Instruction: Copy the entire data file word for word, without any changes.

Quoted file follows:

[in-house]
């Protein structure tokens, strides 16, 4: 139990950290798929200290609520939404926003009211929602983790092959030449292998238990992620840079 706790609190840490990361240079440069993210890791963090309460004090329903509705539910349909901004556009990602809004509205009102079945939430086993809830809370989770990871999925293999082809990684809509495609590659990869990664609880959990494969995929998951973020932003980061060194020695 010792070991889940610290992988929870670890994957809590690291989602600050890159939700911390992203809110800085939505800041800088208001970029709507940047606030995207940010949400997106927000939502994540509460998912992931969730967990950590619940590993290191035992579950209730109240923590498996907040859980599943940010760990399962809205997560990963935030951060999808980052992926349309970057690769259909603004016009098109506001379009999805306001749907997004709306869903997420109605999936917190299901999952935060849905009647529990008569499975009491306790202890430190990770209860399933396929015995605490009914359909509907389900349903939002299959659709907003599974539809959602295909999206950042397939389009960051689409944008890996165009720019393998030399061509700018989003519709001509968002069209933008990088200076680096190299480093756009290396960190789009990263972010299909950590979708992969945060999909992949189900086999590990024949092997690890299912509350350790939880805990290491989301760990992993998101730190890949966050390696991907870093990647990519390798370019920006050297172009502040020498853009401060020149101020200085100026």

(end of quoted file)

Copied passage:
[in-house]
């Protein structure tokens, strides 16, 4: 139990950290798929200290609520939404926003009211929602983790092959030449292998238990992620840079 706790609190840490990361240079440069993210890791963090309460004090329903509705539910349909901004556009990602809004509205009102079945939430086993809830809370989770990871999925293999082809990684809509495609590659990869990664609880959990494969995929998951973020932003980061060194020695 010792070991889940610290992988929870670890994957809590690291989602600050890159939700911390992203809110800085939505800041800088208001970029709507940047606030995207940010949400997106927000939502994540509460998912992931969730967990950590619940590993290191035992579950209730109240923590498996907040859980599943940010760990399962809205997560990963935030951060999808980052992926349309970057690769259909603004016009098109506001379009999805306001749907997004709306869903997420109605999936917190299901999952935060849905009647529990008569499975009491306790202890430190990770209860399933396929015995605490009914359909509907389900349903939002299959659709907003599974539809959602295909999206950042397939389009960051689409944008890996165009720019393998030399061509700018989003519709001509968002069209933008990088200076680096190299480093756009290396960190789009990263972010299909950590979708992969945060999909992949189900086999590990024949092997690890299912509350350790939880805990290491989301760990992993998101730190890949966050390696991907870093990647990519390798370019920006050297172009502040020498853009401060020149101020200085100026």